Future of work
How to adapt to a hybrid workplace
If you’ve been following the developments about the future of work, you’ve probably come across the term hybrid work. Since moving into our home offices during the pandemic, many of us realized the benefits of remote working and the flexibility that it can bring. Some of us even feel so strongly about working from home that we would rather quit our jobs than go back to the office full-time.
But how do you make the switch from everyone in the office, to everyone in home office, and now a mix of both? Or, if you’re already working hybrid, how do you make the transition as smooth as possible? Keep reading for our tips on how to adapt to the new way of working.
(If you want to know what hybrid work is, check out our blog post on the topic).
Be open with your team about hybrid work and get feedback
The first step of adapting to hybrid work would be to discuss hybrid working with your team. The most important thing to discuss is why you’re going hybrid and what the benefits are. Your team needs to be on the same wavelength so that there’s no radical resistance to hybrid working. Once you have everyone on board, it’s important to establish good feedback channels. Efficient feedback channels mean that your team can provide input concerning what they like and don’t like about the hybrid work model.
Survey tools such as 15Five and OfficeVibe are a simple and intuitive way to gain feedback from colleagues. Scheduling a weekly survey can help you to improve your hybrid work model over time to suit your colleagues’ needs. Voice messaging can also be a powerful way for team members to send feedback. Through voice messaging, team members can easily share ‘in the moment’ thoughts without having to painfully type them out.
Establish clear guidelines for video meetings
You probably don’t need to be told that video meetings are not the easiest way to communicate with your team. Video calls take time to schedule and easily go over their agreed time frame. They even disrupt our focus time. In fact, it takes more than 25 minutes after a video meeting for someone to return to the level of concentration they had prior to it. Furthermore, spending too much time in video meetings can result in so-called ‘Zoom fatigue’, a phenomenon documented by Stanford researchers.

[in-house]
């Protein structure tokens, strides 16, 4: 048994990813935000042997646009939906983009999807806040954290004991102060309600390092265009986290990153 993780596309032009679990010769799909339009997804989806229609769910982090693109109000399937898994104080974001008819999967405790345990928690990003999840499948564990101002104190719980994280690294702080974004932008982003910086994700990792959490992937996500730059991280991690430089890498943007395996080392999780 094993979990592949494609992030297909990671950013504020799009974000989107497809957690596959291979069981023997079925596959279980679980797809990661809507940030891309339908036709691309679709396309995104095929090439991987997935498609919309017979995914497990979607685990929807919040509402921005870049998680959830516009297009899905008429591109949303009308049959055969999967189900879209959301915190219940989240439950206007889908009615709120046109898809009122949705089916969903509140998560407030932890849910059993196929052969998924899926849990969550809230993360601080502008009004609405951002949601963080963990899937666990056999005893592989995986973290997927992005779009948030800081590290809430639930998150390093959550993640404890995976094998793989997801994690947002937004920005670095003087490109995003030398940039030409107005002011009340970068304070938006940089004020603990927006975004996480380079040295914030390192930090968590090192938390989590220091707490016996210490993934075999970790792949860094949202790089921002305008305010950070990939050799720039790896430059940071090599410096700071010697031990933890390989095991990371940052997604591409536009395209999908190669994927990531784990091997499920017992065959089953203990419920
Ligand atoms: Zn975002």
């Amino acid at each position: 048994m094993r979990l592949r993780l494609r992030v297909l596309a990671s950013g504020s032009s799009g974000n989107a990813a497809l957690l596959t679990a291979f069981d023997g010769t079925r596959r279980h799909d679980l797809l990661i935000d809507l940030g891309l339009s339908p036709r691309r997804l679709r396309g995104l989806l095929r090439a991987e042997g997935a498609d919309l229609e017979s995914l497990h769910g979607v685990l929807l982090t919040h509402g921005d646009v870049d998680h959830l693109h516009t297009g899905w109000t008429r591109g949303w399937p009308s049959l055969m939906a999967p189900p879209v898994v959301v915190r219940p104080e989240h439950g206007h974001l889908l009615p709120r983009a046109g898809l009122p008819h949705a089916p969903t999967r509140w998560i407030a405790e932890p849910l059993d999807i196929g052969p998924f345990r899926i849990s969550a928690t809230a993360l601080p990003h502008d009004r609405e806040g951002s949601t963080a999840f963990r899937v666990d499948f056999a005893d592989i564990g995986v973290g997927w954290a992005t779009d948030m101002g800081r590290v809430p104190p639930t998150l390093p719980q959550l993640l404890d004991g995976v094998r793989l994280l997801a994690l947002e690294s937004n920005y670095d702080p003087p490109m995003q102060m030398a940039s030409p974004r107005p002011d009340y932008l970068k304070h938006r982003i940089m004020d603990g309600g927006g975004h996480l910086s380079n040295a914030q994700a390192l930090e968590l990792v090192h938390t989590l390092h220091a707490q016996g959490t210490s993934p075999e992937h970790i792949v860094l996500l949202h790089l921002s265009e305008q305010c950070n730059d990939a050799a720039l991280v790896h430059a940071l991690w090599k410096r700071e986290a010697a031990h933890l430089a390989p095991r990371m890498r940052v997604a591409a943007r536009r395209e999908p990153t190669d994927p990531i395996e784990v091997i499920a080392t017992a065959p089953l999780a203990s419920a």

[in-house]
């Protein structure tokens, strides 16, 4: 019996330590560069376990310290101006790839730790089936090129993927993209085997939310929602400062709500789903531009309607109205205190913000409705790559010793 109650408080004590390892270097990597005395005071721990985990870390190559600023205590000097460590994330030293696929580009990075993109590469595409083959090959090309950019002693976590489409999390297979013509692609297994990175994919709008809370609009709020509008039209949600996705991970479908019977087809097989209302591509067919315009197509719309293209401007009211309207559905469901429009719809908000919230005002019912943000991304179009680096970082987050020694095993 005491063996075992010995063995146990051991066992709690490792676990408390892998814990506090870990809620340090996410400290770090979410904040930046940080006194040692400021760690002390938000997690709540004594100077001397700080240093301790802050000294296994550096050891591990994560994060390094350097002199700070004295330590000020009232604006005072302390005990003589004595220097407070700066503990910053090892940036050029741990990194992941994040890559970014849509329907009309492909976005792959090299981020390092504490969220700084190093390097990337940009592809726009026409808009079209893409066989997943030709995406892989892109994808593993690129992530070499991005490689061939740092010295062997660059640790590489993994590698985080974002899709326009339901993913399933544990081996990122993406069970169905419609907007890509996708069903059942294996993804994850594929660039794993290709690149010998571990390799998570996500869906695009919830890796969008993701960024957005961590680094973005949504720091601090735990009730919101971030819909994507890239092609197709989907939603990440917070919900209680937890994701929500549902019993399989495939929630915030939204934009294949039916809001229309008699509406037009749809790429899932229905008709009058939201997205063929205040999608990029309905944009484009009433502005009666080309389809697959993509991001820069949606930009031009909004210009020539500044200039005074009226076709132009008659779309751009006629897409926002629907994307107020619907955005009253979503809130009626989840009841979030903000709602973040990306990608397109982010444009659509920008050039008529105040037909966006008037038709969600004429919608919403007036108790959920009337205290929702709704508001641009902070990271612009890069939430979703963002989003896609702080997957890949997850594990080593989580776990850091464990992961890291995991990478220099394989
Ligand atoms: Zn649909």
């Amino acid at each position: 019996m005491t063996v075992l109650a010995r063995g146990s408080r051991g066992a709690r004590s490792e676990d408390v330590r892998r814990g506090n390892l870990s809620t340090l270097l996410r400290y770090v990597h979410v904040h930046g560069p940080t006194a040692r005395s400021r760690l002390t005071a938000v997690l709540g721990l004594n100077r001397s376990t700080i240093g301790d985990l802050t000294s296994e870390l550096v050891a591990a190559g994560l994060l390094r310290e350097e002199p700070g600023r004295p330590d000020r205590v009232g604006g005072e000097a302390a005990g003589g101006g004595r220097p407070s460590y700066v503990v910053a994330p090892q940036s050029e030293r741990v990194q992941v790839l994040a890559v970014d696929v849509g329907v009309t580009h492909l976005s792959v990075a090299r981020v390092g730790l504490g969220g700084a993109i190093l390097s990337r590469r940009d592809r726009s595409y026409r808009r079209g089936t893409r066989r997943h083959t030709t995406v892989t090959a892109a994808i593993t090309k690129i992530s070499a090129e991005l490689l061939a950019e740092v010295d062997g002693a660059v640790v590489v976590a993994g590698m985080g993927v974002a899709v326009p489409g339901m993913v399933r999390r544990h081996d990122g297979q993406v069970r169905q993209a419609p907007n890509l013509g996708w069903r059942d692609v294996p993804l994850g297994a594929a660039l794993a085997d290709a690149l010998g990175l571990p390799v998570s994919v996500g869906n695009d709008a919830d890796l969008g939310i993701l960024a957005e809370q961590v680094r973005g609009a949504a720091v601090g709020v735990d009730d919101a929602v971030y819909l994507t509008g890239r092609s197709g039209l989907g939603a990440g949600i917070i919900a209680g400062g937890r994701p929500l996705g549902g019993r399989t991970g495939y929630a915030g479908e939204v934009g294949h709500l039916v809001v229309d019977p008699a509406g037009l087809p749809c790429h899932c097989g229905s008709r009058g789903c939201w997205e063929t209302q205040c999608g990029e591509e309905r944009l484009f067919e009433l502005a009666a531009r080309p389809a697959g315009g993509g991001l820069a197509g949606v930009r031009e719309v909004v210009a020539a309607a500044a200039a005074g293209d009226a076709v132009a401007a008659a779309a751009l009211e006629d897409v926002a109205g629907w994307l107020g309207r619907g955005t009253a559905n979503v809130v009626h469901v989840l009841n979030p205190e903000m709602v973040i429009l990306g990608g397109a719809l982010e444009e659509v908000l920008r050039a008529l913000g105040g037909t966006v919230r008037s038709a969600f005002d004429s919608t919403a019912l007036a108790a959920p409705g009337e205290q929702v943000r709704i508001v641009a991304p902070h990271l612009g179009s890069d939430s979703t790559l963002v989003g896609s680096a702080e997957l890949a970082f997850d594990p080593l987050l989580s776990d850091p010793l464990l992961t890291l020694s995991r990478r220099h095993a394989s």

One way to make sure video calls don’t become a burden is to establish clear guidelines on how many video meetings take place and how long they last. This can be done by reserving video calls only for when they would be most beneficial. Video conferencing is great when used for topics that need to be explored thoroughly and have immediate input from participants. But most of us can probably agree that not every discussion needs to happen live on camera.
Adopt asynchronous communication as an alternative to video calls
One compelling option for easing the burden of back-to-back video conferencing is adopting asynchronous communication. There is no doubt that when team members are distributed and working from home, it’s crucial to implement proper communication channels that can bridge the location gap and keep all team members on the same page. But being live on camera is not the only way to achieve this goal.
Asynchronous communication, or communication that doesn’t happen in real time, is an ideal addition to the workplace communication tech stack for distributed teams. Asynchronous messages can be sent from anywhere, as well as received from anywhere. An added benefit is that asynchronous communication eliminates the need for scheduling catch-ups.
Asynchronous communication is especially helpful for quickly updating colleagues. Threads in work messaging platforms can be used to instantly post updates to the whole team. They leave a log of changes that can be accessed later and let teams leave comments on these changes. Leaving comments and tagging colleagues can be a good way to draw their attention to alterations, or to explain them. Voice messaging is also an incredibly useful asynchronous communication tool because it lets you send personal messages without scheduling a meeting, even when you’re working remote. Voice messaging can be used as an alternative to video calls for daily stand-ups and check-ins with team members, since it’s fast and still quite personal.
Use asynchronous communication for planning and collaborating
Collaborating with team members and planning projects doesn’t always have to be done in real-time. Asynchronous communication also works well for distance collaboration and for planning out tasks with your team.
Collaboration platforms such as Google Docs can be useful for editing shared team documents either live together or at different times. They allow group collaboration to occur between distributed team members, without everyone needing to continuously attend back-to-back video meetings.
Planning calendars and project management portals are also great asynchronous communication tools for managing tasks and projects. With such tools, everyone in the team is aware of what their co-workers are currently working on. Each team member can also track the progress of current projects.
Workers want a hybrid model more than ever. In order to adjust we need to bring our communication methods and the tools that we use in line with this new future of work. It’s important to make sure that all our team members are included and able to effectively collaborate from wherever they’re working.
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